Two students graduated with their PhDs in winter, Anton Exu Mates (Animal Behavior with Jim Ha), and Libby Huber (Cognition and Perception with Ione Fine). We wish them both well!

Spring 2016

The Hunt fellowship was set up by a Earl Buz Hunt and his wife Marylou. It supports graduate students on their independent research not covered by their advisors funding. This year, Blake Pellman (Behavioral Neuroscience with Jeansok Kim), and Laura Brady (Social Psychology and Personality with Yuichi Shoda), have been selected as Hunt Fellows. Laura was previously featured for her NSF-supported research on discrimination and racism. Professor Hunt recently passed away and we were able to contact past recipients of his fellowship for their thoughts and words on their experience being supported by the Hunt Dissertation Fellowship.

Alicia Yiqin Shen (Social Psychology and Personality with Yuichi Shoda), was selected to participate in the eScience Institute Data Science for Social Good summer program. The program brings together data and domain scientists to work on focused, collaborative projects that are designed to impact public policy for social benefit.

Katy Fladeboe

Katy Fladeboe (Developmental with Lynn Fainsilber Katz), Lizzy Karp (Child Clinical with Wendy Stone), and Alicia Yiqin Shen (Social Psychology and Personality with Yuichi Shoda) were awarded ALCOR summer fellowships. The ALCOR award was set up by Harry and Claire Garlick Peterson to the College of Arts and Sciences to support students in Psychology and Symphonic Music programs.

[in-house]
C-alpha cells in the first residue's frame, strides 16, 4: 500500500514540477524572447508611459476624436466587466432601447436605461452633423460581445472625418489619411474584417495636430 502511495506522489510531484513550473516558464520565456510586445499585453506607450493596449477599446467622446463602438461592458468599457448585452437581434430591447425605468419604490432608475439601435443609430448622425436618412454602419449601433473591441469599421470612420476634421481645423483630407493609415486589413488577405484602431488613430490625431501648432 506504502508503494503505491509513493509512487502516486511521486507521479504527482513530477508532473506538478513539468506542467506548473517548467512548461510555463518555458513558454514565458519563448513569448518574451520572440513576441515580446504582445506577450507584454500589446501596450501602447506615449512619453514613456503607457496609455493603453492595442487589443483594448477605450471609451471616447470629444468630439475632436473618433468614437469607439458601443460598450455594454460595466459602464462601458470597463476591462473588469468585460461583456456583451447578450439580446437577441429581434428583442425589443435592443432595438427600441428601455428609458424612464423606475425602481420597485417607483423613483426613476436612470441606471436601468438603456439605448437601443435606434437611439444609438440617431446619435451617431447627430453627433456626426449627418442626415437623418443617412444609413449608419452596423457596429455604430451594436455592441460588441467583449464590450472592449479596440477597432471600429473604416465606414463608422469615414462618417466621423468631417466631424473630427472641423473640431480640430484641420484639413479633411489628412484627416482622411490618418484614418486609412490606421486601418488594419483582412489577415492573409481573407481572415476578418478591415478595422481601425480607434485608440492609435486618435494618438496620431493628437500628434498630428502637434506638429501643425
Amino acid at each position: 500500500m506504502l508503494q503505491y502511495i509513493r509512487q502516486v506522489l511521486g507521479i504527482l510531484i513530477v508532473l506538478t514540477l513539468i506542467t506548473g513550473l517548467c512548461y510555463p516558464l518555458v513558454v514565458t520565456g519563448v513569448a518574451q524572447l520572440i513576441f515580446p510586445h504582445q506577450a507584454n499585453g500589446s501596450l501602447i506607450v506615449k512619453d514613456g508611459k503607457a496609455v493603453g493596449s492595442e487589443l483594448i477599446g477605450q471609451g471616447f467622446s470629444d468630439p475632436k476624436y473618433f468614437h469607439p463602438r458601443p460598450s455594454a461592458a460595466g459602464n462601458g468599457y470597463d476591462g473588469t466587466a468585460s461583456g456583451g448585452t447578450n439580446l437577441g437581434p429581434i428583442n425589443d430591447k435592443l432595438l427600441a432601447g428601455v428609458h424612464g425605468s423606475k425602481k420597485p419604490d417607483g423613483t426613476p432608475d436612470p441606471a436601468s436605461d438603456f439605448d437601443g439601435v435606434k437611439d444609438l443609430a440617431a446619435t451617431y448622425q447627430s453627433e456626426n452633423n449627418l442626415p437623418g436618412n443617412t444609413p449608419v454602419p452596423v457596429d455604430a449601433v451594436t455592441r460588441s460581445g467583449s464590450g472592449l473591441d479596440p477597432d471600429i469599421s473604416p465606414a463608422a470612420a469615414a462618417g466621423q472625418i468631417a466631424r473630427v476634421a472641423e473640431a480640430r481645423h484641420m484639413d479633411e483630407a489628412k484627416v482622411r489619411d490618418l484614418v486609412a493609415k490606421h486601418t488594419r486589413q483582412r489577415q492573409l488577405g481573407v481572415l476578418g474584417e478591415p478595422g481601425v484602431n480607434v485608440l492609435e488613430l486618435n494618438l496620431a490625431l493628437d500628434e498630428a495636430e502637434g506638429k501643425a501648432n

The Psychology Department created the Psychology Department Scholars award program to provide summer support to incoming graduate students (as part of recruitment), and to outstanding continuing students. In summer 2016, our five scholars are: Karen Chang (Social Psychology and Personality with Yuichi Shoda), Sarah Edmunds (Child Clinical with Wendy Stone), Prerna Martin (Child Clinical with Shannon Dorsey), Lindsey Nietmann (Animal Behavior with Renee Ha), and Jennifer Stapes (Adult Clinical with Bill George).

Eric Gomez

Eric Gomez (Social Psychology and Personality with Cheryl Kaiser), was recently awarded a Ford Foundation Fellowship. Eric is a first year student who is also supported by the GO-MAP Presidential Fellowship which provides support for his first and dissertation years of study. Read more about our latest graduate student here!

Ashley Ruba (Developmental with Betty Repacholi), received an Honorable Mention for the NSF Graduate Research Fellowship Program (GRFP).

Ashwin Bhandiwad

Brianna Yamasaki (Cognition and Perception with Chantel Prat), received a GO-MAP Dissertation Stroum Fellowship. The Stroum supports her during her final/dissertation year of our graduate program, which will be 2016-2017. Thank you to the GO-MAP office! We will be featuring Brianna in our winter issue, but in the meantime, read about Ashwin Bhandiwad's (Animal Behavior with Joseph Sisneros), experience while on the Stroum this academic year.

We have many more accomplishments to share with you once the quarter is over. Please visit us again in winter for the next newsletter!